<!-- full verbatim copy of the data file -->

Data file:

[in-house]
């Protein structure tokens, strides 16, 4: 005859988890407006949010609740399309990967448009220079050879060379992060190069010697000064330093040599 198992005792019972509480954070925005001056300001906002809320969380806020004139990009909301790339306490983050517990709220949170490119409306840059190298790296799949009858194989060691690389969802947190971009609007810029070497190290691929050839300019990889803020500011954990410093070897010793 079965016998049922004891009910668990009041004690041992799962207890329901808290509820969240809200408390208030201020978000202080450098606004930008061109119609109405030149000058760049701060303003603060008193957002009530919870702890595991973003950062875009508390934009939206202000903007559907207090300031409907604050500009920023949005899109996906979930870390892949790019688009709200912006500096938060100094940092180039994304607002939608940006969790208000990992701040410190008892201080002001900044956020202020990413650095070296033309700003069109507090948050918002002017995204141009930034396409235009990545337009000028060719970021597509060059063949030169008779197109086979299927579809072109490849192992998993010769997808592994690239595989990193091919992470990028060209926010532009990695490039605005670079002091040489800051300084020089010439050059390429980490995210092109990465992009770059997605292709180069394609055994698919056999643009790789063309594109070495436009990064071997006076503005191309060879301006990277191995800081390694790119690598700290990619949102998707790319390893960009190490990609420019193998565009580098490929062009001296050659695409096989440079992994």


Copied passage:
[in-house]
């Protein structure tokens, strides 16, 4: 005859988890407006949010609740399309990967448009220079050879060379992060190069010697000064330093040599 198992005792019972509480954070925005001056300001906002809320969380806020004139990009909301790339306490983050517990709220949170490119409306840059190298790296799949009858194989060691690389969802947190971009609007810029070497190290691929050839300019990889803020500011954990410093070897010793 079965016998049922004891009910668990009041004690041992799962207890329901808290509820969240809200408390208030201020978000202080450098606004930008061109119609109405030149000058760049701060303003603060008193957002009530919870702890595991973003950062875009508390934009939206202000903007559907207090300031409907604050500009920023949005899109996906979930870390892949790019688009709200912006500096938060100094940092180039994304607002939608940006969790208000990992701040410190008892201080002001900044956020202020990413650095070296033309700003069109507090948050918002002017995204141009930034396409235009990545337009000028060719970021597509060059063949030169008779197109086979299927579809072109490849192992998993010769997808592994690239595989990193091919992470990028060209926010532009990695490039605005670079002091040489800051300084020089010439050059390429980490995210092109990465992009770059997605292709180069394609055994698919056999643009790789063309594109070495436009990064071997006076503005191309060879301006990277191995800081390694790119690598700290990619949102998707790319390893960009190490990609420019193998565009580098490929062009001296050659695409096989440079992994």